Malawi to decide on Paladin’s Kayerekera uranium project in February

Malawi to decide on Paladin’s Kayerekera uranium project in February

The Malawi government has said it will only decide on whether to allow Paladin Africa, a subsidiary of Australian as well as TSX and ASX listed Paladin Resources Inc (Ticker PDN) to start mining uranium in the country’s northern region district of Karonga before end February.

Director of Environmental Affairs in the Ministry of Energy, Mines and Natural Resources Ralph Kabwazi said government will delay in coming up with the decision to allow a thorough analysis of the Environmental Impact Assessment report Paladin submitted to government in October 2006.

”The process of EIA is very slow because we don’t want to leave out any step,” Kabwazi told reporters in Malawi’s legislative capital, Lilongwe. ”We have carried out consultative meetings where experts have commented just to make sure we take the right decision.”

He said government was waiting for an independent review of the EIA report. Thereafter, a team of experts will look at the review and make recommendations to government. ”Sooner or later, and that is not beyond February, we will make a decision to approve the report or not. The approval will go with a license.”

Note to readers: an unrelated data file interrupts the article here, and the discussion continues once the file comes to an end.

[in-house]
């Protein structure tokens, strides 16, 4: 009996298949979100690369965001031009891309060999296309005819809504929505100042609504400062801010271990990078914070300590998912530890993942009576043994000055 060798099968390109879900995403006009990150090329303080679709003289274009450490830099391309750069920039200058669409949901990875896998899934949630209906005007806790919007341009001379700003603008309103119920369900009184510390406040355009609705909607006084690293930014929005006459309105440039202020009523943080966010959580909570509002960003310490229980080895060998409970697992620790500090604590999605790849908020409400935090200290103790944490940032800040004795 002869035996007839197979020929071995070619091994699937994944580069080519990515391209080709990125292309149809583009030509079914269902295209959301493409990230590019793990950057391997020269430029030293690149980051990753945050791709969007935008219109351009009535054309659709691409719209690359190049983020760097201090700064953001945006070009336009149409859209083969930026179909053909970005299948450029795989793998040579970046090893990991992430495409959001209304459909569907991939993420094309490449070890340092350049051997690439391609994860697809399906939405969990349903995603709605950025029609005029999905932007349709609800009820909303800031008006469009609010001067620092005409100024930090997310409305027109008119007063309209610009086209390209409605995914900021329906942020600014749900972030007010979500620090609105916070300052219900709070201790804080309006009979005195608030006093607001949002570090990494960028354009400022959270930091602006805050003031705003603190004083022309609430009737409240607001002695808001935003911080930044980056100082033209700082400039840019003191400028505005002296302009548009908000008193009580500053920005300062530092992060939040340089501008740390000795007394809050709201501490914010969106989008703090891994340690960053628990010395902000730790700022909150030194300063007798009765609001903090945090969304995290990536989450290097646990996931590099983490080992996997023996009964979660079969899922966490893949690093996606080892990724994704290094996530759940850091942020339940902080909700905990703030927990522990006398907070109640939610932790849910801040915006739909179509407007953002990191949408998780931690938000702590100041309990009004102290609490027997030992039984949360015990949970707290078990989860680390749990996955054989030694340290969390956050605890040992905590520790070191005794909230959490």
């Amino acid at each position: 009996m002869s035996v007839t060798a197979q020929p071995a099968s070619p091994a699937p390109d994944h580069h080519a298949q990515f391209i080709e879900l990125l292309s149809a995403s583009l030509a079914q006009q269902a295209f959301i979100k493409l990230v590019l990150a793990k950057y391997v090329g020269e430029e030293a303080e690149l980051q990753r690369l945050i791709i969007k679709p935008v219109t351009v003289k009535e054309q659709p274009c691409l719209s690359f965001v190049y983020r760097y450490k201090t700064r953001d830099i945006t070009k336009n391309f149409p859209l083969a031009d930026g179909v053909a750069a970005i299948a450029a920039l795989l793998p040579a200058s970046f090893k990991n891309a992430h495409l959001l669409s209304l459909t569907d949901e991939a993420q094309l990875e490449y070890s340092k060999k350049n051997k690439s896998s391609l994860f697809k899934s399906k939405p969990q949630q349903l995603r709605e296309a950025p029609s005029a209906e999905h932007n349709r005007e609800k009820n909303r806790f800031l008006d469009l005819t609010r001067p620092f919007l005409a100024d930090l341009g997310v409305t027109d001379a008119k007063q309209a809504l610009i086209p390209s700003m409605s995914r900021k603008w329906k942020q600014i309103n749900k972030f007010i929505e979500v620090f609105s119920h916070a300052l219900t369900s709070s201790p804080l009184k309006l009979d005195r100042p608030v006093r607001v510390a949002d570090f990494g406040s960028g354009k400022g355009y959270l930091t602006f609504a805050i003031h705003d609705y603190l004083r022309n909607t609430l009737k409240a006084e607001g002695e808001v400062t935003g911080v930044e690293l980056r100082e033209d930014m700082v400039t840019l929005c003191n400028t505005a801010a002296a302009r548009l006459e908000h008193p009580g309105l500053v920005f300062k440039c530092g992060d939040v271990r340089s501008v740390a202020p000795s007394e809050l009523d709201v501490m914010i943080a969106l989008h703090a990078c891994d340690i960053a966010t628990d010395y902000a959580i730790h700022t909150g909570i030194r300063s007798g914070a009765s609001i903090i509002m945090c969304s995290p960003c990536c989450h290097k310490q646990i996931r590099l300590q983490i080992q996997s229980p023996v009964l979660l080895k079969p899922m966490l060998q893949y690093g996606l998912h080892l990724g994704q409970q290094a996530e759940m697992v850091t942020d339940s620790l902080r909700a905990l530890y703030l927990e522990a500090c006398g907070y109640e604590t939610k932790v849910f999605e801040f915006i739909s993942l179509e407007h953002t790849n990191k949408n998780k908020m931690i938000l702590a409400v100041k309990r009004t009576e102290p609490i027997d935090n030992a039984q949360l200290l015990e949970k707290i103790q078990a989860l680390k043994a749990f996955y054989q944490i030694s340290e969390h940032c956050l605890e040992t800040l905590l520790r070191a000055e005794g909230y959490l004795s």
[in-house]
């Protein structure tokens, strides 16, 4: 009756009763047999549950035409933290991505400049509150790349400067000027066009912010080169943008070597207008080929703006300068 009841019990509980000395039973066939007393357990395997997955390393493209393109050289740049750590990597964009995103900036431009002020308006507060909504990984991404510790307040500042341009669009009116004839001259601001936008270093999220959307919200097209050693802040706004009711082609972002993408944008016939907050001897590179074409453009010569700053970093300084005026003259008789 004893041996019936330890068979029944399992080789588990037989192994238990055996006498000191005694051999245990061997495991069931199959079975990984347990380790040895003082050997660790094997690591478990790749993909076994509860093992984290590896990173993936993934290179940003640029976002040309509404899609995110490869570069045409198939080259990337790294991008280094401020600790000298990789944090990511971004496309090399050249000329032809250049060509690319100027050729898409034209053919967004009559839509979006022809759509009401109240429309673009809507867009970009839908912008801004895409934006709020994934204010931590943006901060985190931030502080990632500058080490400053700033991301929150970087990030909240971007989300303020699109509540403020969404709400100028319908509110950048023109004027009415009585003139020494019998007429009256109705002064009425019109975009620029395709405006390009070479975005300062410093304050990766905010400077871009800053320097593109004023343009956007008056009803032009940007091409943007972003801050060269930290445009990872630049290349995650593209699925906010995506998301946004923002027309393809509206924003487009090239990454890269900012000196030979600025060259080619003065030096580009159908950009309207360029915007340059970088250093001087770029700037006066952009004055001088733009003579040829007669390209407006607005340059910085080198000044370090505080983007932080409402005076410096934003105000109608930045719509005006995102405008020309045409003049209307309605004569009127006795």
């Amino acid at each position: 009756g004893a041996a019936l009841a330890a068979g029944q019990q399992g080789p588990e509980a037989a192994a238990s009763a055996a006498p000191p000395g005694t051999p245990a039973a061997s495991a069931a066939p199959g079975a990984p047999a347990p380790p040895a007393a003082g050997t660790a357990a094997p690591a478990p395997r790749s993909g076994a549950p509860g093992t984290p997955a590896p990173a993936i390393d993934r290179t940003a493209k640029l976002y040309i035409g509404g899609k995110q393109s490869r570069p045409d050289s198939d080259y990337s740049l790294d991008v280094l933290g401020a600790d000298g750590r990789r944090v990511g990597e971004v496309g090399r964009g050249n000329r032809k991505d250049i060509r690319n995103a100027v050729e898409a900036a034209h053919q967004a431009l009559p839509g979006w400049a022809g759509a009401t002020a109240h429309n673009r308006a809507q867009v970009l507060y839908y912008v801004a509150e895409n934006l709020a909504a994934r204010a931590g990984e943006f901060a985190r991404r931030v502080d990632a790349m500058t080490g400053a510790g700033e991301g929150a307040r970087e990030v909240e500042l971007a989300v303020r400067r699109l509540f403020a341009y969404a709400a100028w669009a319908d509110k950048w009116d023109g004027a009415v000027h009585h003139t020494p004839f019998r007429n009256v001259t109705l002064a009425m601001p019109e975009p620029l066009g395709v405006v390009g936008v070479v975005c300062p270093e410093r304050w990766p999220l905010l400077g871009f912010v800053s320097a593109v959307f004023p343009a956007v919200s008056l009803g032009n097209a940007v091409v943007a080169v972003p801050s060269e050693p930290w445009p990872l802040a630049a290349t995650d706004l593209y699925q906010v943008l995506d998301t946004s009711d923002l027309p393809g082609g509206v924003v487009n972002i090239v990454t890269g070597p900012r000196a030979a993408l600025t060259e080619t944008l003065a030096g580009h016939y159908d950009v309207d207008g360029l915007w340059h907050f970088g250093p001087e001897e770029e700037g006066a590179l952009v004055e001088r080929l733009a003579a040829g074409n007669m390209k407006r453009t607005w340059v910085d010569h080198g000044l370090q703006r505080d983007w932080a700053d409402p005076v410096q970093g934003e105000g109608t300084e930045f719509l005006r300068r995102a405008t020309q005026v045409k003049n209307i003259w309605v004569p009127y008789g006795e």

However reading between the lines, one is left with the feeling that the government has already made its decision on Paladin’s Project ”“ and that is that the company should go ahead with its mining venture.

Speaking at the same function, Minister of Mines Henry Chimunthu Banda said uranium is very crucial for industrialization, peace and development, contrary to widely held views by people that the same is principally meant to make nuclear weapons.

He said Malawi would encourage investors to come and explore possibilities of uranium deposits in other places. He said the country stands to benefit more if it develops its uranium industry.

The International Atomic Energy Agency (IAEA) has accepted Malawi as a full member. Late last year an official from Paladin Africa Martin McAllen told
Mineweb that it was not illegal for Malawi to mine uranium albeit not being a member of IAEA but that his company has been encouraging Malawi to join the grouping.

Meanwhile Paladin Africa is yet to release its Bankable Feasibility Study which it said would be released in December, 2006. Kayerekera, which has met stiff resistance from members of the civil society organization, is a sandstone-hosted uranium deposit.

Uranium mining in this impoverished country where 60 percent of the people live below the UN threshold of US$1 a day, could generate five percent of the country’s Gross Domestic Product (GDP) as well as 20 percent of the country’s foreign exchange earnings.


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